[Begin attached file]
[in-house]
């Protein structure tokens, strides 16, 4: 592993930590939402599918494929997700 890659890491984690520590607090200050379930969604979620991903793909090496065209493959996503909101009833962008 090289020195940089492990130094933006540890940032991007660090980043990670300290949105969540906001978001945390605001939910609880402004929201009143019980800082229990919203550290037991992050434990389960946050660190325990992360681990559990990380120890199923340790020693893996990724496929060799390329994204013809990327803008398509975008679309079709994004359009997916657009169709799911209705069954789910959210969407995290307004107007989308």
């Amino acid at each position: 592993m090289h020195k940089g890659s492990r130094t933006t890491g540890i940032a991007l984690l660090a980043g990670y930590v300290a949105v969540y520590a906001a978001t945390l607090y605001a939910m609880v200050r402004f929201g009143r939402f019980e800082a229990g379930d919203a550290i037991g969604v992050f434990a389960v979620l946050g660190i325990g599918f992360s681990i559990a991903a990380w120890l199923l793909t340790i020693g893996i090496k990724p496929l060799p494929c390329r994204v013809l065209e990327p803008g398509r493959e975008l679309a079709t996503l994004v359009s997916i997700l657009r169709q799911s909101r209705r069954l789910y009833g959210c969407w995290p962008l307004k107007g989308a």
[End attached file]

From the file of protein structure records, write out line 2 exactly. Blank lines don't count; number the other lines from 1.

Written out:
């Protein structure tokens, strides 16, 4: 592993930590939402599918494929997700 890659890491984690520590607090200050379930969604979620991903793909090496065209493959996503909101009833962008 090289020195940089492990130094933006540890940032991007660090980043990670300290949105969540906001978001945390605001939910609880402004929201009143019980800082229990919203550290037991992050434990389960946050660190325990992360681990559990990380120890199923340790020693893996990724496929060799390329994204013809990327803008398509975008679309079709994004359009997916657009169709799911209705069954789910959210969407995290307004107007989308």